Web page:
Saturday, 10 January 2009

Hollywood Babble On & On #213: Ministry of the Arts in the USA?

According to the always indefatigable Nikki Finke, music legend Quincy Jones has started a petition for the incoming Obama Administration to form a Ministry of the Arts for the United States. This body would oversee funding for the creation and promotion of the arts in America.

Now I'm a Canadian, and as a Canadian I've seen government arts funding in action, or to be more specific

You see while the idea of public funding for the arts sounds all well and good, it is a double edged sword that has the potential to do way more harm than good.

Government funding has the potential to create an elite clique that seizes control of the art world simply by getting positions, or influence over, the ministry's funding bodies.

This changes the rules of success in the arts from having a combination of talent, originality, and drive, to being connected to the ruling political party. Because no how well the legislation is written, the people running the arts funding programs will be political appointees with their own agendas to funnel the funding to their friends, their pet projects, and to those who can otherwise advance those agendas, friends, or pet projects.

Also public funding is like crack cocaine to the arts, they always want more, and there will never be enough. Wealthy private patrons then get out of supporting the arts, preferring to let the state subsidize their social lives via government back galleries, theaters, and music programs. Before you know it, there are no avenues for artistic success that are not government funded or subsidized, and run by those elite cliques I told you about.

And there's the issue of pseudo-censorship when it comes to state arts funding. Playwright Tom Stoppard told a story about how in 1968 a radical leftist group cried censorship because a major national newspaper refused to print their manifesto on their front page. Stoppard summed up the absurdity of it all by saying: "that's not censorship, that's

Do you see what I'm getting at?

No one, not even the state, should be compelled to spend their money, effort, and time to support something that they don't want to support, that is one of the fundamental freedoms of humanity. However, the presence of the state in arts funding implies some sort of right to support, whether they want to support it or not. Just remember the whole incident of the statue of the Virgin Mary made from elephant dung in a New York museum. When then mayor Rudy Giuliani refused the statue city funding, the elite set screamed censorship.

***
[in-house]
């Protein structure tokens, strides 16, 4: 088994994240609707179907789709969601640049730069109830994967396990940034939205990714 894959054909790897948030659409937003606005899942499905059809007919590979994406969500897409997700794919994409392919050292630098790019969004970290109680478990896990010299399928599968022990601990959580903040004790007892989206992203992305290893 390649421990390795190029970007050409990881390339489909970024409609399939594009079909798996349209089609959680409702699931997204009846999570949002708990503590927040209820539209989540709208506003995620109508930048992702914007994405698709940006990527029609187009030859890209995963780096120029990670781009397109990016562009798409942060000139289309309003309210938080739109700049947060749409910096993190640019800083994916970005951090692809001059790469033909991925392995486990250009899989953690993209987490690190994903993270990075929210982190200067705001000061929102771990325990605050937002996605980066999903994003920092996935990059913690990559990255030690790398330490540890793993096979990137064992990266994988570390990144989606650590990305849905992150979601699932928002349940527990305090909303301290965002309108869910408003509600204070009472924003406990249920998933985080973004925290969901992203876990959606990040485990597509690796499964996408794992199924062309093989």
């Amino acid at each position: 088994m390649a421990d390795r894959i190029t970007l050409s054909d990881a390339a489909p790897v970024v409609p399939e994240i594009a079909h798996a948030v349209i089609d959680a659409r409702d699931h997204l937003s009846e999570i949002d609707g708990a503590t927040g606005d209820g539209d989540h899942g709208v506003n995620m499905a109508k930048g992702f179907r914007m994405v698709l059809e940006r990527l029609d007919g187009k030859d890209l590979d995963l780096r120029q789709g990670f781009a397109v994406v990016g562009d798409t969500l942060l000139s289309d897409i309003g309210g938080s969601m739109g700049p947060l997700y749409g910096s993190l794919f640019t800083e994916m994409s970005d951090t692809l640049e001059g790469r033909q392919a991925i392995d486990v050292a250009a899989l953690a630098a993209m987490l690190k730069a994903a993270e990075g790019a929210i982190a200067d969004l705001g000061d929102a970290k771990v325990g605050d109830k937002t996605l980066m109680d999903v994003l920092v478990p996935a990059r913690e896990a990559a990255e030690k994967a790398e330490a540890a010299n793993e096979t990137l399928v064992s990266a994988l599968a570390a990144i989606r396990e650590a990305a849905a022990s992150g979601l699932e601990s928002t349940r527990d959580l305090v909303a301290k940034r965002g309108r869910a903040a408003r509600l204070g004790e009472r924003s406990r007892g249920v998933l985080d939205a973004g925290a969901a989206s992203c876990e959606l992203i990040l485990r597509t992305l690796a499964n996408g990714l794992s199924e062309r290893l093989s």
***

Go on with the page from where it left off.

They were wrong, censorship is when the elite set pays for their own dung-statuary to be displayed in their own museum, and the city sends in cops to smash everything and arrest the artist.

By refusing to pay for something the majority of citizens considered a petty, and pretty unoriginal stunt designed only to offend but offering no real insight, Giuliani was

Or let me put it another way.

If you don't give a white supremacist $10,000 of your own money to make statues honouring Adolph Hitler, are you censoring that artist?

No, you're showing some taste and discretion, in other words, you're editing, and forcing you to give money to someone to support something you don't want, would be wrong.

But therein lies the trap of state funded arts. Quality, insight, and appeal quickly fade as reasons for art to succeed, in fact, success becomes anathema. Instead artists will pursue a sort of anti-audience mindset, hoping to maintain and promote their careers by intimidating bureaucrats through crying censorship, rather than making art that people might actually want to pay for.

If you need proof, just look at Canada's English language film scene. It's so wrapped up in appealing to a small clique that they don't even bother showing 90% of the films outside of the Toronto Film Festival. And if the state decides that they don't want to pay for someone's all musical film about necrophilia, then it's time to scream censorship.

So if the US government wants to get into the Art business, then they better think it through, or else it could become a massive boondoggle achieving nothing but 6 figure salaries for politicians and their cronies.

Of course that could be what they want in the first place.

1 comment:

  1. So if the US government wants to get into the Art business...

    Actually, the US government has been in the arts business for a long time. The NEA has been funding artistic atrocities for decades, using the occasional Shakespeare in the park production as cover.

    Nice post, BTW and well said.